The bill exempts prosecuting attorneys from paying some fees in the Michigan Court of Appeals and the circuit courts.
The legislation is undoubtedly intended to ease the strain on county prosecutors’ budgets, which are being pinched along with the budgets of all other governmental agencies.
But, in at least as the COA is concerned, this may be akin to passing a (nonexistent) buck.
Last month, COA Chief Judge William B. Murphy appeared before the Judiciary Subcommittee of House Appropriations to plead for an honest budget from the Legislature. See, Michigan Lawyers Weekly, “Judges begging for budgets.”
The problem, Murphy told the lawmakers, is that for a number of years, part of the COA’s budget, nearly $2 million, has been based on anticipated fee revenue. But the court never collects what’s anticipated.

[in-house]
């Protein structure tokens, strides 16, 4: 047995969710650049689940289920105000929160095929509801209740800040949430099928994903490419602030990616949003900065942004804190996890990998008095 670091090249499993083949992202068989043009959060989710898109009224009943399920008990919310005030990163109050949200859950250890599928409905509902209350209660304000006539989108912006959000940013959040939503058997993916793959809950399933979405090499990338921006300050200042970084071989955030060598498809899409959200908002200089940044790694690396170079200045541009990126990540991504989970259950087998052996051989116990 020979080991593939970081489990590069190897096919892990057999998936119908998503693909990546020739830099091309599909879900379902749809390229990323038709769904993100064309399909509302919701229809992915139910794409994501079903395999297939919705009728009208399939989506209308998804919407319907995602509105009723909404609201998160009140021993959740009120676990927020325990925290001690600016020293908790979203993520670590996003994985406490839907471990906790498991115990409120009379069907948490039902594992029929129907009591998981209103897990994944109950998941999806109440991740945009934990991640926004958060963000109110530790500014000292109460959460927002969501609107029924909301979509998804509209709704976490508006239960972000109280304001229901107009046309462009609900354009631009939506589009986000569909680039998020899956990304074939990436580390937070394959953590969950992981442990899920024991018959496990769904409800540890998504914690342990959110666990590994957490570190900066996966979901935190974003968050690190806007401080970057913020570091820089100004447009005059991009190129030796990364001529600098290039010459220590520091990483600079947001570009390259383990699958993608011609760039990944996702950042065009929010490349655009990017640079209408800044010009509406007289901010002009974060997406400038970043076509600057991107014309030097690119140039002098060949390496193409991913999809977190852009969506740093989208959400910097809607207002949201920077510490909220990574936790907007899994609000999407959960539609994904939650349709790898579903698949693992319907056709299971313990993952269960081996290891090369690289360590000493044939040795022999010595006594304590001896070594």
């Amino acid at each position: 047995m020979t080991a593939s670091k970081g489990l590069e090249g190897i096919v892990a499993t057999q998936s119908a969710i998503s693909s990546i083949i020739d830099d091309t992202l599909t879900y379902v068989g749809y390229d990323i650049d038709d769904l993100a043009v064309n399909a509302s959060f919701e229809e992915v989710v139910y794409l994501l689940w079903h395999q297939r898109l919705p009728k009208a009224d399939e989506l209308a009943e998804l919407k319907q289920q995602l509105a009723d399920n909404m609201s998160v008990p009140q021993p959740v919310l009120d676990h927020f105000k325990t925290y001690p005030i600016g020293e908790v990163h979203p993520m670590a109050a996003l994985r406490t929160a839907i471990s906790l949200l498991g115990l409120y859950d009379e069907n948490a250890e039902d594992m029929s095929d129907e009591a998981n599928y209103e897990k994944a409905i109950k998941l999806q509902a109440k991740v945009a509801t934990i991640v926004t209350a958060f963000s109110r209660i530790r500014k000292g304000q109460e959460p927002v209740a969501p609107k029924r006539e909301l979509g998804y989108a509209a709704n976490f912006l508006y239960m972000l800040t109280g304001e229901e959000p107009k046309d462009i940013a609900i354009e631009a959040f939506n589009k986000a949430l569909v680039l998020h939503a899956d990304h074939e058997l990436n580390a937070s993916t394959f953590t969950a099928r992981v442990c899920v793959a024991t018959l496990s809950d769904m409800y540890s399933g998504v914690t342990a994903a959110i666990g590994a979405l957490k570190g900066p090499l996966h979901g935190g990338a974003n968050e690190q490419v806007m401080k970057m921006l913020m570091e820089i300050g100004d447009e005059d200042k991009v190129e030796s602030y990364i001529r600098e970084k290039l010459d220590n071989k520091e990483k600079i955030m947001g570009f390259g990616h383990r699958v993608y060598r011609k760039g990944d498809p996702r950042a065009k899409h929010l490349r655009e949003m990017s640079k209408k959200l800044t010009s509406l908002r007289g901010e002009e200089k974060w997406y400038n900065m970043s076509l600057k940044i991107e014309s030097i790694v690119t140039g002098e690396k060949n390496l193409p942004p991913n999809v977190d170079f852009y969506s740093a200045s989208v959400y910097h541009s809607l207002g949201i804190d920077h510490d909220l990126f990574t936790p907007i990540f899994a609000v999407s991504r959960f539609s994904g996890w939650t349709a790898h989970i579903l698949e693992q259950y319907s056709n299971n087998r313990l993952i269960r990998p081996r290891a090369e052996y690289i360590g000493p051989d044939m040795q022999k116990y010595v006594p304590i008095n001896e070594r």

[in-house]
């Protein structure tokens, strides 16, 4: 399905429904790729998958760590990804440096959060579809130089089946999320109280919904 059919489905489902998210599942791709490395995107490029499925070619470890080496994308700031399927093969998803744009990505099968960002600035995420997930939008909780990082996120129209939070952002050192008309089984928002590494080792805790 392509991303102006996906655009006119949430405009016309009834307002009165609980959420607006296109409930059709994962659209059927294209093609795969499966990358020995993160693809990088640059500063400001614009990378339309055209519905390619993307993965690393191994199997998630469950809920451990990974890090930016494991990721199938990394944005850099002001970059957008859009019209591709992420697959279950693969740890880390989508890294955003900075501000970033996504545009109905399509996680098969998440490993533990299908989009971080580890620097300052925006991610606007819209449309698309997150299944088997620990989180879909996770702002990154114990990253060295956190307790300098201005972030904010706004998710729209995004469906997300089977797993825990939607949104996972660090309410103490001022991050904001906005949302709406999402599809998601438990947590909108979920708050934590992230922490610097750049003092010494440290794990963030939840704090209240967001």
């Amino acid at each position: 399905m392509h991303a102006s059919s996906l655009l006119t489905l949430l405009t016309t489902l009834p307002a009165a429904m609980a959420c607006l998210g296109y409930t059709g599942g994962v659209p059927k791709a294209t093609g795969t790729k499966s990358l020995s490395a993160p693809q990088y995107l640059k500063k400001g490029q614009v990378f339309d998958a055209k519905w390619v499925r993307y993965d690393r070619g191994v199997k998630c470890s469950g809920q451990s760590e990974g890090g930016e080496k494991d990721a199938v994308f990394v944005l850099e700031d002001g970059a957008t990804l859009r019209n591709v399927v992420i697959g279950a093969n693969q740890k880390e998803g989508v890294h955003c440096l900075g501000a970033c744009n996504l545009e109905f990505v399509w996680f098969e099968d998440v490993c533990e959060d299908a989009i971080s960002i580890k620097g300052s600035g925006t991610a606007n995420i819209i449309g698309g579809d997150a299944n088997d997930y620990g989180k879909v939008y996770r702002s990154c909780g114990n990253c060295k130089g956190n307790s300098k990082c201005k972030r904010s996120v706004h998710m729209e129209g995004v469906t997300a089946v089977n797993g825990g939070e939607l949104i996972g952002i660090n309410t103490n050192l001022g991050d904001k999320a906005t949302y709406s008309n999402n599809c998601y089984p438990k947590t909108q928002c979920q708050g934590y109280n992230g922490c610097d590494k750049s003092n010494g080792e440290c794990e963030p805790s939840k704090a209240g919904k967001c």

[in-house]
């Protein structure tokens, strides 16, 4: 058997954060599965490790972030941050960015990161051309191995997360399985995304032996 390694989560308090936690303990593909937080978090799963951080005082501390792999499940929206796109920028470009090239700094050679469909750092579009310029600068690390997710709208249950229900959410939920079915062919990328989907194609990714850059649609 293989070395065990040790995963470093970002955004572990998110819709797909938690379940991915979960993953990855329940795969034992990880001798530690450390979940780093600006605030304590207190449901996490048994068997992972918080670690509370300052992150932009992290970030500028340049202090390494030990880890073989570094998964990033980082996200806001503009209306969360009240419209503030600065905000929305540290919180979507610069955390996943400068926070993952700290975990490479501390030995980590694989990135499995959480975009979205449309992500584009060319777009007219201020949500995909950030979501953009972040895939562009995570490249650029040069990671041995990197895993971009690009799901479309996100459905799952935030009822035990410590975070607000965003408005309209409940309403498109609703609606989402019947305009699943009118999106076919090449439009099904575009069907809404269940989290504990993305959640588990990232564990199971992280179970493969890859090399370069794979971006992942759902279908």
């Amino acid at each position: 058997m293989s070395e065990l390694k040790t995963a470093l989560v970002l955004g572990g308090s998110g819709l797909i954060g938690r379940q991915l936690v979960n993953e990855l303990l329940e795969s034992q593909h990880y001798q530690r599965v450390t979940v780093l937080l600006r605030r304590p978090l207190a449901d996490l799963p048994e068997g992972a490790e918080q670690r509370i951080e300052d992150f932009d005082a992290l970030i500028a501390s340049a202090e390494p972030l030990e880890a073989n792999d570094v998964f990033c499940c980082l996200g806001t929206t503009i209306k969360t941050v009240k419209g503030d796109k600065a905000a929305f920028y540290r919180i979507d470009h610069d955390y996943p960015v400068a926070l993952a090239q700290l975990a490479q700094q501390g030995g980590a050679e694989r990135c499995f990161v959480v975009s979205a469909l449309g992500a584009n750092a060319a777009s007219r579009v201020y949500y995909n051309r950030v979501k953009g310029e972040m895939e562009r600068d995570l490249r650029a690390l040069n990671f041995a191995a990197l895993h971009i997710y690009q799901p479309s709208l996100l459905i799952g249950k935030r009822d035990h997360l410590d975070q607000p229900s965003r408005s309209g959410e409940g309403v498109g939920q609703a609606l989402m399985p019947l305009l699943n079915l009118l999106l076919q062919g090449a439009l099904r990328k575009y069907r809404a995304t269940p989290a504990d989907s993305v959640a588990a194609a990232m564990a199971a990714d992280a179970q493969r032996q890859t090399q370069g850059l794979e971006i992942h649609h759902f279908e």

In fact, for 2009, there was a $500,000 shortfall. Murphy said budget assumptions based on fee revenue have not been adjusted to reflect what’s actually collected.
If HB 5371 becomes law, it will affect COA fee revenue.
And if the Legislature is to take Murphy’s complaint seriously, it will need to allocate even more real dollars to the COA to make up for the imaginary ones being collected in the clerk’s office.